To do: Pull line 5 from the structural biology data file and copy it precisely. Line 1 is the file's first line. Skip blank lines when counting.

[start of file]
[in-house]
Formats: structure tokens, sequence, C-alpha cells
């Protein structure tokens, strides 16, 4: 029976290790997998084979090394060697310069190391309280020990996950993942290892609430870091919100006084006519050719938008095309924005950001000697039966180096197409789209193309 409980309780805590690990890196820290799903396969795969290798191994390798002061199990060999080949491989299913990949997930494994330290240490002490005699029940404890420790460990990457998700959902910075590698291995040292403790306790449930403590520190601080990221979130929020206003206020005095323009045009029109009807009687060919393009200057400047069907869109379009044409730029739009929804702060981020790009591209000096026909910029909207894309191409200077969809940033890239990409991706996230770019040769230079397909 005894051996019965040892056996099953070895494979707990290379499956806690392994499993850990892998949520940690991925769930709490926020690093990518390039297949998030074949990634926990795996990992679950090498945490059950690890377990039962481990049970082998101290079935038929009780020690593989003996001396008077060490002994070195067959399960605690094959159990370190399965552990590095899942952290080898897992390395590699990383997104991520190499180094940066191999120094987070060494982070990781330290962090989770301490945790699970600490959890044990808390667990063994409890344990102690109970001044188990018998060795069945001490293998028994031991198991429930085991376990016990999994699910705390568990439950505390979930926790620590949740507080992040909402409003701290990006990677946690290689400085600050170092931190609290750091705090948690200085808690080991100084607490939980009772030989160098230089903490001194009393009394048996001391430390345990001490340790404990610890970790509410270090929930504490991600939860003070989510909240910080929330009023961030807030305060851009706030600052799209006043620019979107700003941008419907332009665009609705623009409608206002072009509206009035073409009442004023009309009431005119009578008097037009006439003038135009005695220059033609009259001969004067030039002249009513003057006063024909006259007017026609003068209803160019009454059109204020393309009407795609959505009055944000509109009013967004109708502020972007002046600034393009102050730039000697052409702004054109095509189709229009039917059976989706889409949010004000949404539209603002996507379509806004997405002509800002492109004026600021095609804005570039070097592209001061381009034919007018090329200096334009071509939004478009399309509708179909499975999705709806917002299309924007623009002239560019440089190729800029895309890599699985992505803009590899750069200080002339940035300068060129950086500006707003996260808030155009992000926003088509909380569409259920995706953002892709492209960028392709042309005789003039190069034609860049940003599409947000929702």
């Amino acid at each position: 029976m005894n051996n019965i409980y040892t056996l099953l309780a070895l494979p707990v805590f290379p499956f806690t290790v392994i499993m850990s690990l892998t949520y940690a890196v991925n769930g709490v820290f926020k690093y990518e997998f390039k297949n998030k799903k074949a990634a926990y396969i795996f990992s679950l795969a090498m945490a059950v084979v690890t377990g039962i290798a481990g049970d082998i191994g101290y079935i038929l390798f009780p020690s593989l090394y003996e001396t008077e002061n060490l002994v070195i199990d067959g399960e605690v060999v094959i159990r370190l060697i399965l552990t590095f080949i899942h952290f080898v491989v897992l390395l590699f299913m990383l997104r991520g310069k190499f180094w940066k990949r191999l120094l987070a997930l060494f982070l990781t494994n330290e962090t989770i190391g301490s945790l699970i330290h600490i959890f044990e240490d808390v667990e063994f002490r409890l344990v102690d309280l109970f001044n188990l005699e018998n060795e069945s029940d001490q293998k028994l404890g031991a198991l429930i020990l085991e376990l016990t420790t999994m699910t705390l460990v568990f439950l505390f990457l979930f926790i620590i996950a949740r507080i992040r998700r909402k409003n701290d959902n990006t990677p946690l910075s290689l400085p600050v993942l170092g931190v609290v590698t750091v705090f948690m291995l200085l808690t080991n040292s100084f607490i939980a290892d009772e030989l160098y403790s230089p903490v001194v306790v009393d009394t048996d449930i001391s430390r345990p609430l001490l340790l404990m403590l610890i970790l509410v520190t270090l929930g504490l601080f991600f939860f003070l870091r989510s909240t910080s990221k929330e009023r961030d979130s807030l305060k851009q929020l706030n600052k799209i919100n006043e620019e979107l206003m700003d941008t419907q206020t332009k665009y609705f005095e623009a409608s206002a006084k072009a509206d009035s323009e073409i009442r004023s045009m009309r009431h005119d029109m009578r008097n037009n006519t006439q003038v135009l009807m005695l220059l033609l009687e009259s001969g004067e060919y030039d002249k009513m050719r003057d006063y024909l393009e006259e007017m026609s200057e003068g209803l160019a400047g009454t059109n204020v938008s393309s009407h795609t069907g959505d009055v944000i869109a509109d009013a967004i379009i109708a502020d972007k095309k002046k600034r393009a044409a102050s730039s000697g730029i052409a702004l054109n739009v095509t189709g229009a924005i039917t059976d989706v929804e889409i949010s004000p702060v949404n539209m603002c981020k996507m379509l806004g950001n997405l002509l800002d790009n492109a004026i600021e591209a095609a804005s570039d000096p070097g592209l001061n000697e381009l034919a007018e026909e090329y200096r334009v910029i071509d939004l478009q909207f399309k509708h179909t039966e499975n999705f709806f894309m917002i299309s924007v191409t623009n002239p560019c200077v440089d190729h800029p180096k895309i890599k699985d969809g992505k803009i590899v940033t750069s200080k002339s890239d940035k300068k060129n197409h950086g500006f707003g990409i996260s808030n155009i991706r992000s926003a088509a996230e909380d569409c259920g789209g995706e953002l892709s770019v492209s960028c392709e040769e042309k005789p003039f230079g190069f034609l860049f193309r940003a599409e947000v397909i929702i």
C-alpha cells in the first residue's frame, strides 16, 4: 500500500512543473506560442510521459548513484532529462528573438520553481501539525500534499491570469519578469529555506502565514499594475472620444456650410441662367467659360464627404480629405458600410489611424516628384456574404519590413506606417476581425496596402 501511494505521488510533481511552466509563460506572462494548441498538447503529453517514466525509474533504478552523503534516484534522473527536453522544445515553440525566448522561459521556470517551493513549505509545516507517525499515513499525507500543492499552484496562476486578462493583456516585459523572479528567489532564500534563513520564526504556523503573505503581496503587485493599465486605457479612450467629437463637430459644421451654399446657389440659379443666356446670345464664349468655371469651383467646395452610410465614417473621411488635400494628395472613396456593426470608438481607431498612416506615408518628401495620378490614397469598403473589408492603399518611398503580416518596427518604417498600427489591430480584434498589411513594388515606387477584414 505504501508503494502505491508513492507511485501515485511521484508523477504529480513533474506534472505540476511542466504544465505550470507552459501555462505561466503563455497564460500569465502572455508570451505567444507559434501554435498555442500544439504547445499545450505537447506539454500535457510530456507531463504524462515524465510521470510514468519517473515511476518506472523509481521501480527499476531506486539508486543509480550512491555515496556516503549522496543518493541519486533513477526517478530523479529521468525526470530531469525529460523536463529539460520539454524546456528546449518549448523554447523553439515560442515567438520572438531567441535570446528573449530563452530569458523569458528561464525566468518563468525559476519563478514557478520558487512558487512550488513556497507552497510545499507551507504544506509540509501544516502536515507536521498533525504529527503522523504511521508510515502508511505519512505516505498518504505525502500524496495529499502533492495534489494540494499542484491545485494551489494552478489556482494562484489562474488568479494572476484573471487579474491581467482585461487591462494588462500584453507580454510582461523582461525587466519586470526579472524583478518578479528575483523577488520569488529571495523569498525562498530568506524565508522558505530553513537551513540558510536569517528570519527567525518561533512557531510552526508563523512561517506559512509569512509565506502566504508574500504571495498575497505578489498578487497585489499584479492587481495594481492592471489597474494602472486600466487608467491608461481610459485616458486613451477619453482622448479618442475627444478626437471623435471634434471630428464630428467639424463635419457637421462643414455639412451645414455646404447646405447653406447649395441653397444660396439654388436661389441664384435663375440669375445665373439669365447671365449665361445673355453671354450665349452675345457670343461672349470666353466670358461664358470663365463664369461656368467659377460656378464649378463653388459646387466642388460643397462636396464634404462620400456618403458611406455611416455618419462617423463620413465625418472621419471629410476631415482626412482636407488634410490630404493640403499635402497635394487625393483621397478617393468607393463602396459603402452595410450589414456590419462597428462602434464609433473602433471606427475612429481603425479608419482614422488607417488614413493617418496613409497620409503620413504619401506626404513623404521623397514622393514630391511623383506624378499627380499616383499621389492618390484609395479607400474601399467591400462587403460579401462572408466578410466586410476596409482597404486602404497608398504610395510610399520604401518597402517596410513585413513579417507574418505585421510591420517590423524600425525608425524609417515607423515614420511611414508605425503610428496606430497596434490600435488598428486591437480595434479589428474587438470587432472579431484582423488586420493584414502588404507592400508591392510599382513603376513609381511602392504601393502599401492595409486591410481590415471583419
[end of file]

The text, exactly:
C-alpha cells in the first residue's frame, strides 16, 4: 500500500512543473506560442510521459548513484532529462528573438520553481501539525500534499491570469519578469529555506502565514499594475472620444456650410441662367467659360464627404480629405458600410489611424516628384456574404519590413506606417476581425496596402 501511494505521488510533481511552466509563460506572462494548441498538447503529453517514466525509474533504478552523503534516484534522473527536453522544445515553440525566448522561459521556470517551493513549505509545516507517525499515513499525507500543492499552484496562476486578462493583456516585459523572479528567489532564500534563513520564526504556523503573505503581496503587485493599465486605457479612450467629437463637430459644421451654399446657389440659379443666356446670345464664349468655371469651383467646395452610410465614417473621411488635400494628395472613396456593426470608438481607431498612416506615408518628401495620378490614397469598403473589408492603399518611398503580416518596427518604417498600427489591430480584434498589411513594388515606387477584414 505504501508503494502505491508513492507511485501515485511521484508523477504529480513533474506534472505540476511542466504544465505550470507552459501555462505561466503563455497564460500569465502572455508570451505567444507559434501554435498555442500544439504547445499545450505537447506539454500535457510530456507531463504524462515524465510521470510514468519517473515511476518506472523509481521501480527499476531506486539508486543509480550512491555515496556516503549522496543518493541519486533513477526517478530523479529521468525526470530531469525529460523536463529539460520539454524546456528546449518549448523554447523553439515560442515567438520572438531567441535570446528573449530563452530569458523569458528561464525566468518563468525559476519563478514557478520558487512558487512550488513556497507552497510545499507551507504544506509540509501544516502536515507536521498533525504529527503522523504511521508510515502508511505519512505516505498518504505525502500524496495529499502533492495534489494540494499542484491545485494551489494552478489556482494562484489562474488568479494572476484573471487579474491581467482585461487591462494588462500584453507580454510582461523582461525587466519586470526579472524583478518578479528575483523577488520569488529571495523569498525562498530568506524565508522558505530553513537551513540558510536569517528570519527567525518561533512557531510552526508563523512561517506559512509569512509565506502566504508574500504571495498575497505578489498578487497585489499584479492587481495594481492592471489597474494602472486600466487608467491608461481610459485616458486613451477619453482622448479618442475627444478626437471623435471634434471630428464630428467639424463635419457637421462643414455639412451645414455646404447646405447653406447649395441653397444660396439654388436661389441664384435663375440669375445665373439669365447671365449665361445673355453671354450665349452675345457670343461672349470666353466670358461664358470663365463664369461656368467659377460656378464649378463653388459646387466642388460643397462636396464634404462620400456618403458611406455611416455618419462617423463620413465625418472621419471629410476631415482626412482636407488634410490630404493640403499635402497635394487625393483621397478617393468607393463602396459603402452595410450589414456590419462597428462602434464609433473602433471606427475612429481603425479608419482614422488607417488614413493617418496613409497620409503620413504619401506626404513623404521623397514622393514630391511623383506624378499627380499616383499621389492618390484609395479607400474601399467591400462587403460579401462572408466578410466586410476596409482597404486602404497608398504610395510610399520604401518597402517596410513585413513579417507574418505585421510591420517590423524600425525608425524609417515607423515614420511611414508605425503610428496606430497596434490600435488598428486591437480595434479589428474587438470587432472579431484582423488586420493584414502588404507592400508591392510599382513603376513609381511602392504601393502599401492595409486591410481590415471583419